I’m a lucky girl. My mother-in-law was able to come up on Tuesday and Wednesday to help watch the boys since I wasn’t supposed to be very close to them after swallowing the radioactive iodine pills I had to take for the thyroid scan. Her presence turned two crappy days into two very productive ones.
Yesterday alone, I went to the DMV, changed the title on our new car, got it registered, changed our car insurance, drove home, picked up the license plates from our old car (yes, that I should have brought with me the first time), drove back to the DMV and turned them in so that we could cancel our insurance on our old car, took the new car to get it inspected, cleaned out all of our junk that had already accumulated in the new car (within a few weeks we had enough clothing and shoes in there to keep the boys dressed for two months), took our laundry to the laundromat and put away all of the clean folded up laundry that had been sitting in our bedroom for weeks.
Even though I was proud of myself for accomplishing so much in a single day, I felt gross all day. The DMV smelled like urine. The car inspection place had a layer of grime on everything from the floor to the half-full coffee pot. Cleaning out the car unearthed a few ‘surprise items’ I wish had gone into the laundry or the trash weeks earlier. Plus there was the fact that I was doing all of this knowing that there were chemicals swirling around my body that I wished weren’t there.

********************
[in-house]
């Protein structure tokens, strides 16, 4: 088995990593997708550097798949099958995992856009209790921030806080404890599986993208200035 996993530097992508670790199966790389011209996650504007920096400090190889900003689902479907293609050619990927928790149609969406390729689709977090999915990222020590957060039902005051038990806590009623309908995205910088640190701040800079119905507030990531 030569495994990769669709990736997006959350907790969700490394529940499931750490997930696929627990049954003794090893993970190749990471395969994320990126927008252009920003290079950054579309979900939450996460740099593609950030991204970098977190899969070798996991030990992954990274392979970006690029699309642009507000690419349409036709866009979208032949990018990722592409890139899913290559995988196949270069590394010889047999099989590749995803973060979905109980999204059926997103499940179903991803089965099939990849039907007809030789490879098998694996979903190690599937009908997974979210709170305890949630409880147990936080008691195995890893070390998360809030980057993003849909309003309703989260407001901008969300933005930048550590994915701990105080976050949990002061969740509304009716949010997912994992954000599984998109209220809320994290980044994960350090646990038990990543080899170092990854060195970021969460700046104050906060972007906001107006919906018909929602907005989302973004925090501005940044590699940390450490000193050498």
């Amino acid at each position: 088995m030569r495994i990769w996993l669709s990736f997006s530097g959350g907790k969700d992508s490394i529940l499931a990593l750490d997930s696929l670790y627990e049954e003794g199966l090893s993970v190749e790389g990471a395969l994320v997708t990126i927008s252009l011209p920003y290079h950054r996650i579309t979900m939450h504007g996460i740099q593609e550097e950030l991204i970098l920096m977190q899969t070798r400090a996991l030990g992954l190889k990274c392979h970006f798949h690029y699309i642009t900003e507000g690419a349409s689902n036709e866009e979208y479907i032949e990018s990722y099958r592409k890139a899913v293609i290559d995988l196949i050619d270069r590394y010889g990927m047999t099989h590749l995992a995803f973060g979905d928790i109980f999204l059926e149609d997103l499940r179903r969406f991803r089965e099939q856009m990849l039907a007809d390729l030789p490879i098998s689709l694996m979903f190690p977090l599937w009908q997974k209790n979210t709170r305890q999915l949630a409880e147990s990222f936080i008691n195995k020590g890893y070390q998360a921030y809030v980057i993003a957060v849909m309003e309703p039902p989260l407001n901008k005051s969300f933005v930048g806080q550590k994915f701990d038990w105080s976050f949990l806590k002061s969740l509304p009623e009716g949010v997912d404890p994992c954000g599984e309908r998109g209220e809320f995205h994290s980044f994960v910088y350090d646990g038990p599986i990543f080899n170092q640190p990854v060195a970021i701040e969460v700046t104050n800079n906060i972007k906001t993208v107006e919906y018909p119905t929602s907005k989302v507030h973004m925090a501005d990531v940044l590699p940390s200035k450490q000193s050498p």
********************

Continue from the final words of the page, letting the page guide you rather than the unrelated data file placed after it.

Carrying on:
Oh, and I hadn’t hugged or kissed my kids in 24 hours.
That doesn’t sound like a big deal, but it is harder than you think to be around your kids without going near them at all. In fact, it is pretty much impossible to make a 2-year-old understand that he can’t come near his mommy. Which is why I tried to stay out of the house all day and evening.
I’ve been dreaming about having a whole day to myself with no kids and without having to pay a babysitter.
It wasn’t as fun as I’d imagined.
In fact, the best part of my day may have been the scan itself. I was able to just lie down and close my eyes for 30 minutes with a giant machine centimeters from my face. I’m not sure of the technical term for it, but I am basically the opposite of someone who is claustrophobic. I love small, enclosed spaces. Nooks are my jam. This scan was a breeze.
Well, it was the best part of my day until I came home to find a gorgeous composed salad with salmon and brie toast on the table, my best friend playing with the boys at the playground, my mother-in-law finishing up homemade ice cream sandwiches and pouring wine. Wine with the label “La Bella Sposa” because, as she put it, “Even if they have to take out your whole neck, you will still be beautiful!”
I’m pretty sure no results they could give me will have the endgame of ‘full neck removal,’ but I appreciate the sentiment and positivity.
And now comes the really fun part: The waiting game.